What needs improvement?

One area where Nasuni has made huge strides over the last year and a half is the time required to synchronize data from site to site. This has gone down quite a lot, but we always would like it to occur faster. 

I would like to see Nasuni provide the ability to mirror a Nasuni appliance from one site to another. They could maybe have a standby appliance that is mirrored in a different location for disaster recovery purposes. We can recover if data and a Filer are lost because of a possible ransomware event, but even that takes time to recover. If we had the ability to have a mirrored appliance, we could flip over to that mirrored device and resume instantly rather than repopulate the local appliance with data from the snapshot history in the cloud. This is another feature that we would really like to see, if possible.

I would like the ability to roll back to a prior version of the firmware, e.g., if you had a problem when you were upgrading to a newer version. They do not have this capability. This is less of a concern than it used to be. It is a much more mature product, but this would always be a very nice feature to have.

For how long have I used the solution?

We have been using it longer than I have been in the IT management role here. I can estimate it at eight or nine years in total.

What do I think about the stability of the solution?

For the last several years, it has been very stable. There have been no issues.

Deployment and maintenance need a very tiny fraction of an FTE. With everything that we are doing with the appliance, it is probably a couple of hours a week.

What do I think about the scalability of the solution?

Scalability is seemingly limitless in terms of the number of places where appliances could be deployed as well as the amount of data that can be handled. The only limitation is the amount of cache memory that is on the local appliance. So, if you needed to keep a very large amount of current data in the local cache memory, you might need to deploy multiple appliances at a site. However, it basically uses a first-in, first-out methodology for what data is kept in the cache. Any data that has been accessed or modified recently is in the cache. If it is not in the cache, it will pull it into the appliance from the snapshot history and replace the data that was accessed the longest time ago which is remaining in the local cache. However, any data can be brought into the local cache to the appliance. Therefore, we have been able to completely work within the bounds of an appliance at a given site.

All of our engineering staff are using it: designers, engineers, project managers, building information modeling (BIM) staff, and technicians. That is around 240 people in our firm.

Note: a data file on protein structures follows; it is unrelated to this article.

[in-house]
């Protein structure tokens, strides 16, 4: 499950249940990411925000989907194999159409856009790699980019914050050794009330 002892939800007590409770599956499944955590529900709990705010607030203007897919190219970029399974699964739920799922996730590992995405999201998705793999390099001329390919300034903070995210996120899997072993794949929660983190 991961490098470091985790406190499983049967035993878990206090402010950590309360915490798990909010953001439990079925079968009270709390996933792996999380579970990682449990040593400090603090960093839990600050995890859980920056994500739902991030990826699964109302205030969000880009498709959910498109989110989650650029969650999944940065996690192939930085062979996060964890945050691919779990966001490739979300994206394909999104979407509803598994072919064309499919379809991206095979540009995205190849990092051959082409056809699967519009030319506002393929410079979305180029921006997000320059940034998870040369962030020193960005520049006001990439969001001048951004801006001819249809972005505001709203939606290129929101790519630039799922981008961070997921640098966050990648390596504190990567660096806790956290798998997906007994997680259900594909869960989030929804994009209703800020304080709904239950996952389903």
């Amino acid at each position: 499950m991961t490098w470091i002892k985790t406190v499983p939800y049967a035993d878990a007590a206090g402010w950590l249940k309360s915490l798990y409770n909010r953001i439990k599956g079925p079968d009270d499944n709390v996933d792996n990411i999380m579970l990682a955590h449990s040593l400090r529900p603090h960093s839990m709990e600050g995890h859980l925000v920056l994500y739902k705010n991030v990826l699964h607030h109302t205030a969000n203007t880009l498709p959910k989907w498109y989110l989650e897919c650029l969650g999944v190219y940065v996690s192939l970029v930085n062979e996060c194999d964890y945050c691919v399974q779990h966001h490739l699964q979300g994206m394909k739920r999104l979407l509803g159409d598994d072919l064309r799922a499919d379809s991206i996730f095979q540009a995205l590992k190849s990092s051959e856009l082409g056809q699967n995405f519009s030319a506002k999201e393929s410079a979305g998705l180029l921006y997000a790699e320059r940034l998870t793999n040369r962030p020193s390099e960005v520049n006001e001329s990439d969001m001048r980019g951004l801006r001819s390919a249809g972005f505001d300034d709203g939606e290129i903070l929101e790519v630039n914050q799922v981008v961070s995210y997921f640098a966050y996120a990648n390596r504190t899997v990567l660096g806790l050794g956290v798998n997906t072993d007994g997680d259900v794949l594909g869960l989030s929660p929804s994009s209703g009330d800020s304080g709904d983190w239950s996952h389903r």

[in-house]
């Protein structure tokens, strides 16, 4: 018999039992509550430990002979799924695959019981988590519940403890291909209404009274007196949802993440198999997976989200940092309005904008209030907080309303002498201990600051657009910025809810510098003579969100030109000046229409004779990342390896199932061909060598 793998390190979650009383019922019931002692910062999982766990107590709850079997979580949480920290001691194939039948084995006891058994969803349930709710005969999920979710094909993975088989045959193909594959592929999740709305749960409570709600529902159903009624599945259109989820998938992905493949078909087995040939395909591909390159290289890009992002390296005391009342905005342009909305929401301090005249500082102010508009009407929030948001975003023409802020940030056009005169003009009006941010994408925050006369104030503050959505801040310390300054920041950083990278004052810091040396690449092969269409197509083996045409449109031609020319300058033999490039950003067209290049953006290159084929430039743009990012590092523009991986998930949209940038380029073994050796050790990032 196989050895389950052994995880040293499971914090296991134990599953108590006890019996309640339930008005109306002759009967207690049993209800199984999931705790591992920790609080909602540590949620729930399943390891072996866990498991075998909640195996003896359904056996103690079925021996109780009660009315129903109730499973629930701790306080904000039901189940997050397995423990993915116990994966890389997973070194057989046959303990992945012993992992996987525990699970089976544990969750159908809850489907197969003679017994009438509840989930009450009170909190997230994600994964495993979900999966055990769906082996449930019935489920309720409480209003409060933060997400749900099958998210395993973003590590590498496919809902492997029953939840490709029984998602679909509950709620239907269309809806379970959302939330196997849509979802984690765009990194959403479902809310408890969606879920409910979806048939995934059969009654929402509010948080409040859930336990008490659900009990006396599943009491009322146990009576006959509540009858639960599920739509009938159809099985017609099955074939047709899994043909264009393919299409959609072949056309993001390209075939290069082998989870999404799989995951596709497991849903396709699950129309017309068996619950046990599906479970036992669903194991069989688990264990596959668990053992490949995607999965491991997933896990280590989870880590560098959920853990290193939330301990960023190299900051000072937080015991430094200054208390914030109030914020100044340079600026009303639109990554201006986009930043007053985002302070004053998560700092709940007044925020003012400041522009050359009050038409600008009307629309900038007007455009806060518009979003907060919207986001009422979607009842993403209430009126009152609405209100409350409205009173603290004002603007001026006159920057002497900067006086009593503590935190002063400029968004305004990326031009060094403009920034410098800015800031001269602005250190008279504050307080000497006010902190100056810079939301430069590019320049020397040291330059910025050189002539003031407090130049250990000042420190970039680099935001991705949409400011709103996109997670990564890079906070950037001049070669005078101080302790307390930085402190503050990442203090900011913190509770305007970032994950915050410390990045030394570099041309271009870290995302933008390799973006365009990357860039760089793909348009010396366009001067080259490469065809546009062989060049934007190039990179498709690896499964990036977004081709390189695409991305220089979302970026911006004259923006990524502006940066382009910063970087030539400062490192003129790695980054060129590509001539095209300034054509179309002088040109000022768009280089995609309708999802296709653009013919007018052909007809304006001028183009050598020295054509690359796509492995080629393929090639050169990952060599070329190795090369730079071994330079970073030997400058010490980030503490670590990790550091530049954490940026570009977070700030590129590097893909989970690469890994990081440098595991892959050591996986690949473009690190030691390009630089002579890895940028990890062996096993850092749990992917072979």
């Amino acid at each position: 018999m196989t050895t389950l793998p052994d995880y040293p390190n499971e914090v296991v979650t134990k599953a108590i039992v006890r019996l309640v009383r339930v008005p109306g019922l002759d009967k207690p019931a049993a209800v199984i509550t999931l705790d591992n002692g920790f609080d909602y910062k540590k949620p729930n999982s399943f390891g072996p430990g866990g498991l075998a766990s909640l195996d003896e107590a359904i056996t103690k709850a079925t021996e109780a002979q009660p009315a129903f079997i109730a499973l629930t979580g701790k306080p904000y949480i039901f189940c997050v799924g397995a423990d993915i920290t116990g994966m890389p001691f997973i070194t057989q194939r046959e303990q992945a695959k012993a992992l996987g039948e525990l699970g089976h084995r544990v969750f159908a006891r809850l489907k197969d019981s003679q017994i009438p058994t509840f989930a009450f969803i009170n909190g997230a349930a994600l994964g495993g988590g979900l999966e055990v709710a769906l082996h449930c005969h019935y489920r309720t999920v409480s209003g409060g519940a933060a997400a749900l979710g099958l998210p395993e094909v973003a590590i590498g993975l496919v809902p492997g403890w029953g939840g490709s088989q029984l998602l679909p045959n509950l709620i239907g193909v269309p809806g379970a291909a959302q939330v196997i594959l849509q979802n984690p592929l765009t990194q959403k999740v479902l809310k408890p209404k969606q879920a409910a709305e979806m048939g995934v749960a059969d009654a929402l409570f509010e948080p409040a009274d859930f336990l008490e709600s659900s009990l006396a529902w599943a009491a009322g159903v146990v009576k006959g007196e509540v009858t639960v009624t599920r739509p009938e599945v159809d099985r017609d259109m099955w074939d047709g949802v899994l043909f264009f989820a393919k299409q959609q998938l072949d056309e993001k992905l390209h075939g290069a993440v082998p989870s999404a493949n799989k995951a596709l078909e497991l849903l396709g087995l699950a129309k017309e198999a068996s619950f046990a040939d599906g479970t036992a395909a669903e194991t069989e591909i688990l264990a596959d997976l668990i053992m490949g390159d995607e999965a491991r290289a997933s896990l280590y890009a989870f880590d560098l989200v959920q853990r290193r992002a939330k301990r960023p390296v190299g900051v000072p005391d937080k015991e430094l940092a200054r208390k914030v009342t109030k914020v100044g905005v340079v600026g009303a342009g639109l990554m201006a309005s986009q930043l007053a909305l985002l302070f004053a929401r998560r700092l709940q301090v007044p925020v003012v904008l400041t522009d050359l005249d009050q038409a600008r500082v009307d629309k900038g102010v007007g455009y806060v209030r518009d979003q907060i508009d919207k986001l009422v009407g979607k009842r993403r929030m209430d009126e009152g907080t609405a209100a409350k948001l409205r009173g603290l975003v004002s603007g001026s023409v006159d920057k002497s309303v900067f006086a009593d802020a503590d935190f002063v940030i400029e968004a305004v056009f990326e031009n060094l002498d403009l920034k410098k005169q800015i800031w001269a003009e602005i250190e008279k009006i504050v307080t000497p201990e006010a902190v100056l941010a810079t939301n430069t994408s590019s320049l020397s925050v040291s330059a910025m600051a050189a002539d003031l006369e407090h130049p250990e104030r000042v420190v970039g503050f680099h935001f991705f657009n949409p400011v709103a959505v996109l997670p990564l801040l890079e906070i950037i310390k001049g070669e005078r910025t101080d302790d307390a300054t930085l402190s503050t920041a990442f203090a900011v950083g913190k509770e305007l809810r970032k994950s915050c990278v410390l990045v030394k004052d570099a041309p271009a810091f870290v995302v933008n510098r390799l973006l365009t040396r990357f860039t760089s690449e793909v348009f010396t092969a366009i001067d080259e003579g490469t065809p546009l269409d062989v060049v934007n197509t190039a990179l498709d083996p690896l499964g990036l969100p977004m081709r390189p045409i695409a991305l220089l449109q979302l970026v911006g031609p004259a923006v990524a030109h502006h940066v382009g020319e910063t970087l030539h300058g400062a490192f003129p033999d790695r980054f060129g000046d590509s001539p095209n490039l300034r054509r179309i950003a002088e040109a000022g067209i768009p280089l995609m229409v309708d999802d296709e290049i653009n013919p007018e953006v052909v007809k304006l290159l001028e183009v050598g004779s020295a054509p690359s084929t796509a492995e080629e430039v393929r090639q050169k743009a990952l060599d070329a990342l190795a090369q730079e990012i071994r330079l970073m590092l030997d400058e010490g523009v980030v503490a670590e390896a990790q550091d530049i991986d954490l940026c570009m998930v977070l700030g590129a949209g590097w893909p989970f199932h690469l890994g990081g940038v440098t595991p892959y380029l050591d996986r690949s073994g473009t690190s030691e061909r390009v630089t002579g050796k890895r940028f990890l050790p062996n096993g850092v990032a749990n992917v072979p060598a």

It is being about as extensive used as it can get. It is used across all our engineering staff, covering all active project-related files. That is the extent to which we tend to deploy it. There are other file systems being used for other purposes, but we don't have the same kind of needs that would warrant using a Nasuni appliance for something like that, like we do for this. So, the Nasuni infrastructure is used really for the most business-critical applications.

Which solution did I use previously and why did I switch?

Previously, the company used traditional file storage systems and big tape backup systems.

Nasuni replaced multiple older file systems and manual tape backup solutions. This has been absolutely business-critical because of the type of data that is stored on there, e.g., all our engineering client project information is stored there. Also, it is extremely resilient. It allows us to recover files if there was ever either accidental or malicious loss of data. For loss of data of any type, we have the ability to recover that data from the entire snapshot history on any file. So, Nasuni is important for day-to-day activities as well as providing disaster recovery capability on any data stored on it.

Before having the solution, it just would not have been possible to have staff in multiple offices be able to work collaboratively in some of these design applications at the same time. So, Nasuni was critical to enabling that capability, which increased productivity, allowing us to share resources more effectively across offices. Also, prior to having the Nasuni solution, if engineers wished to restore data to a prior point in time, we were limited by the capabilities of our previous tape backup solutions. This means they were not as granular as Nasuni. Our granularity is down to about 15-minute increments in time, where it might have been daily with the old tape backup solution. Nasuni is quicker when recovering data from any point in time than was ever possible with prior tape backup solutions.

Nasuni has replaced other on-premise infrastructure. It has replaced traditional file storage and tape backup solutions with a simple 2U appliance that has storage integrated into it and is connected back to the cloud for all the snapshot data.

How was the initial setup?

We did have assistance from Nasuni to get the devices configured initially. It wasn't an enormously complex process. 

What about the implementation team?

We did have Nasuni Professional Services help with the initial setup.

What was our ROI?

Nasuni certainly has reduced labor costs associated with managing all the data and how we manage client project data. It has greatly reduced the labor efforts and costs associated with that. It has also turned out to be a very reliable solution. As site-to-site sync performances have improved, that has enhanced the productivity for all our engineers as well.